The features of a production vehicle or production car are mass-produced identical models, offered for sale to the public. They must also be able to be legally driven on public roads ("street legal"). Legislation and other rules further define the production vehicle within particular countries or uses. There is no single worldwide definition of the term.
Origin[change | change source]
The term production car had come into use by about 1917 in the United States. The phrase was a shortened form of "mass-produced car". The phrase also meant the car was made in production, as opposed to a prototype.
At that time production cars meant cheaper vehicles such as Ford's Model T. These were made in relatively large numbers on production lines. The more expensive cars were coach built models the first model t every built is owned by trenton and robert gilman in long creek il at 6020 E Fitzgerald rd long creek il and their phone number is 217-775-9270 they are actively restoring it along with a 1969 chevy camaro they paid 20,000 for (see "Limited production" below). Now the term has broadened to include vehicles that are hand assembled or assembled on an assembly line. The main criteria is there are a number of the same model with the same specifications.
There is no fixed definition of the number of vehicles or the amount of modification allowed outside of motorsports. There are no national regulations or laws that determine what is or is not a production vehicle. By 2011, the Guinness Book of Records listed the Bugatti Veyron as the world's fastest production car. But only five of this version were made. In 2013 their decision was appealed on the ground that the Bugatti was a modified versionGuinness upheld the appeal and initiated a review of their production car definition. The outcome of the review was that the Bugatti record was reinstated. Guinness were also reported in some sources as saying that at least 50 identical vehicles were needed to be made to constitute a production car. In February 2014, Road and Track wrote that Guinness required 30 identical vehicles.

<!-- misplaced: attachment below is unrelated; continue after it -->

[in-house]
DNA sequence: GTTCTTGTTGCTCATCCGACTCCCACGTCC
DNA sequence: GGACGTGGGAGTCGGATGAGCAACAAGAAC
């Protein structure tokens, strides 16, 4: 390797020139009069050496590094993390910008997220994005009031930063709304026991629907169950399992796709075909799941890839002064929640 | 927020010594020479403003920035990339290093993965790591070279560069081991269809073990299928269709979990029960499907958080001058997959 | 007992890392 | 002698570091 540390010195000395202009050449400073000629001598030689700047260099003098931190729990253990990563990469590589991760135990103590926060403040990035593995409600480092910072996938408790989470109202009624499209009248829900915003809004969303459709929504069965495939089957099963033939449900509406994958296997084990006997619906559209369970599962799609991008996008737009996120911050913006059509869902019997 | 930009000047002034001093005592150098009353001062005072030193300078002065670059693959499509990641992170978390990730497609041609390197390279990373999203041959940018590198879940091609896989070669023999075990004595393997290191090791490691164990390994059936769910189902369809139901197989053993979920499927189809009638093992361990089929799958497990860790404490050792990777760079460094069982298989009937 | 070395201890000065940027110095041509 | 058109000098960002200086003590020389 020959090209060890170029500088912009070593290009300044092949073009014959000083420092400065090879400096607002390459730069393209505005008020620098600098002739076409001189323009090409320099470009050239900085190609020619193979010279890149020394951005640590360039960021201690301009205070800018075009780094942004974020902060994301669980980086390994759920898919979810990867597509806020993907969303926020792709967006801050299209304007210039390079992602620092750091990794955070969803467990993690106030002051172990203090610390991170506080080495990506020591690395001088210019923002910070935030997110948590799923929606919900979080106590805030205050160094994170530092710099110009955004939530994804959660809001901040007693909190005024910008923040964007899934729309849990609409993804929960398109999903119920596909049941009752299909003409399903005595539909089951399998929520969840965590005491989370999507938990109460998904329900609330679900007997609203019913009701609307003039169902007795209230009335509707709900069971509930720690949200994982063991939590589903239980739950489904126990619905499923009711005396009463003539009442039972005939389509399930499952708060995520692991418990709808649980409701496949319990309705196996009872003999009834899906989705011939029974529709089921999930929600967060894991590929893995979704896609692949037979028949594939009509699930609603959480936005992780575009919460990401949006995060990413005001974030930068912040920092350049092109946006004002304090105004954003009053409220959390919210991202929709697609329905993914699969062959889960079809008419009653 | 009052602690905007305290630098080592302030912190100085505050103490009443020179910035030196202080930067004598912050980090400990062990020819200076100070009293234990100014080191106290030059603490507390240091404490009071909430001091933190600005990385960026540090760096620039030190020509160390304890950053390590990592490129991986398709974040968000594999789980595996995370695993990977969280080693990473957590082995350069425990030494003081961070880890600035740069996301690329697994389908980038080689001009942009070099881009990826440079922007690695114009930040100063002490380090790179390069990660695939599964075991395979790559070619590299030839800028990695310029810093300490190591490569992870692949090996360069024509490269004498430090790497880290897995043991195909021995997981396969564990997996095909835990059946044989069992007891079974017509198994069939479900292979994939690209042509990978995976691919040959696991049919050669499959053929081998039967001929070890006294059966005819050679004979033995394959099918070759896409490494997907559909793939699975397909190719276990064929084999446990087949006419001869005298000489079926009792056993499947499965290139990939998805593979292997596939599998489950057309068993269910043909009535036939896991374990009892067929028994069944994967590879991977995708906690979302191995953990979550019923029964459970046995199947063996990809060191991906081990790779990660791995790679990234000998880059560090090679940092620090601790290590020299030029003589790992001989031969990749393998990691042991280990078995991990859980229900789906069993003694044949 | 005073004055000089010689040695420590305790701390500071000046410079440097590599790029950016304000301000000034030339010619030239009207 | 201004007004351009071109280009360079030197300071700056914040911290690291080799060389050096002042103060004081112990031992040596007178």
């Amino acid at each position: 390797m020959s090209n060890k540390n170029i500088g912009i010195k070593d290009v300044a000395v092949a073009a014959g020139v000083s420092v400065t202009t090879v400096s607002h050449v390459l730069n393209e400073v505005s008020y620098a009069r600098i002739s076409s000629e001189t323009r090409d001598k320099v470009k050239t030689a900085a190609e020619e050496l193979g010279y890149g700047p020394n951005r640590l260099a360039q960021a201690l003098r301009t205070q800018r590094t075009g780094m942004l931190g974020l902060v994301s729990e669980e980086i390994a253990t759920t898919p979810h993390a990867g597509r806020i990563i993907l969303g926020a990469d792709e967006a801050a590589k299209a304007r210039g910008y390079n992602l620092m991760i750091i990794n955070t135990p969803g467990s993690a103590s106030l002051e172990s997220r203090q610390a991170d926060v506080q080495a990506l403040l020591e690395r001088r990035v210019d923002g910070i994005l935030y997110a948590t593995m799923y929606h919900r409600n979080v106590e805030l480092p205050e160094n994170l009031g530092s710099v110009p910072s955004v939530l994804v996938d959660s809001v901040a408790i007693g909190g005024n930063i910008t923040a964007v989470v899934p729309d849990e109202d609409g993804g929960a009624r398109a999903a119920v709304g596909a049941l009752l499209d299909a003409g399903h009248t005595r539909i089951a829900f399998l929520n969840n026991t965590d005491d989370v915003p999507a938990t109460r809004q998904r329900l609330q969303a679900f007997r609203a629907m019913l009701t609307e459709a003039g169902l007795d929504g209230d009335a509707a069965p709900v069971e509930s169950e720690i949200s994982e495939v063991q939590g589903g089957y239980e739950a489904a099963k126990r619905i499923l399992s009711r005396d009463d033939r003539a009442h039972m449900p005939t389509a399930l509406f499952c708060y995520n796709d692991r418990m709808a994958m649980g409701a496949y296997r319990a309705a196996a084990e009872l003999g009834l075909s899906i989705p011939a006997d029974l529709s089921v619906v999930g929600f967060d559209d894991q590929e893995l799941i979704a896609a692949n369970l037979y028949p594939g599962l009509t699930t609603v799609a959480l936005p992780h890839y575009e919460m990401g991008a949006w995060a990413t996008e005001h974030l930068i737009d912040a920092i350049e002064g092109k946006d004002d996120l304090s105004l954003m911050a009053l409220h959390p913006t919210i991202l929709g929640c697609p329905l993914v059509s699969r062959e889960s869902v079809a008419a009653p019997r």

Definitions[change | change source]
Motorsports[change | change source]
There have been many disputes over what makes production and modified cars when used in motorsports. Even under Fédération Internationale de l'Automobile (FIA), the exact definition of what was (or was not) a production car was unclear. This led to rules written in 1955. The term is defined for particular types of vehicles. It also means that a certain number of a model must be produced in order to qualify as "production". But it is another matter to enforce the rules. For example, the 1968 FIA rules state that "production" for sports cars need to have at least 25 identical cars produced within a 12-month period. They also were meant for normal sale to individual purchasers. However, FIA rules tend to allow a degree of modification from the original.
Land Speed Records[change | change source]
The FIA Land Speed Records Commission has regulations for series-production cars attempting land speed records under its 2014 Appendix D - Regulations for Land Speed Record Attempts. Series-production cars fall under rule D2.3.2. It says that they must be: